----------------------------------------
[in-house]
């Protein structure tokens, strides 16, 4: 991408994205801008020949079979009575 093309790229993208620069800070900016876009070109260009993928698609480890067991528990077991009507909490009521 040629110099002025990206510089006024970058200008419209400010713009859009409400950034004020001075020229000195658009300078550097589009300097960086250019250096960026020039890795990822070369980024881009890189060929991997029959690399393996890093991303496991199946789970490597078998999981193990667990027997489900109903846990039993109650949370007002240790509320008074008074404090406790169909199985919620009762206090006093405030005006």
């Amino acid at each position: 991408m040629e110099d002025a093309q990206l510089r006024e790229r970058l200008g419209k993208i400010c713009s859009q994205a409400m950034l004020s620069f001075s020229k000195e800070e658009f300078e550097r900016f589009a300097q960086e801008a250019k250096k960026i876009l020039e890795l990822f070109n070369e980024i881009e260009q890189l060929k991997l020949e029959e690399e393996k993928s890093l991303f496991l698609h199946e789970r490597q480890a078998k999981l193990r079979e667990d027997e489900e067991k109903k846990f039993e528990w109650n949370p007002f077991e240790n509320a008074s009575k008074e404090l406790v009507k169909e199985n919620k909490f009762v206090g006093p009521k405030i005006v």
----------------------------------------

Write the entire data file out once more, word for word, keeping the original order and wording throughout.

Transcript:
[in-house]
């Protein structure tokens, strides 16, 4: 991408994205801008020949079979009575 093309790229993208620069800070900016876009070109260009993928698609480890067991528990077991009507909490009521 040629110099002025990206510089006024970058200008419209400010713009859009409400950034004020001075020229000195658009300078550097589009300097960086250019250096960026020039890795990822070369980024881009890189060929991997029959690399393996890093991303496991199946789970490597078998999981193990667990027997489900109903846990039993109650949370007002240790509320008074008074404090406790169909199985919620009762206090006093405030005006």
């Amino acid at each position: 991408m040629e110099d002025a093309q990206l510089r006024e790229r970058l200008g419209k993208i400010c713009s859009q994205a409400m950034l004020s620069f001075s020229k000195e800070e658009f300078e550097r900016f589009a300097q960086e801008a250019k250096k960026i876009l020039e890795l990822f070109n070369e980024i881009e260009q890189l060929k991997l020949e029959e690399e393996k993928s890093l991303f496991l698609h199946e789970r490597q480890a078998k999981l193990r079979e667990d027997e489900e067991k109903k846990f039993e528990w109650n949370p007002f077991e240790n509320a008074s009575k008074e404090l406790v009507k169909e199985n919620k909490f009762v206090g006093p009521k405030i005006v």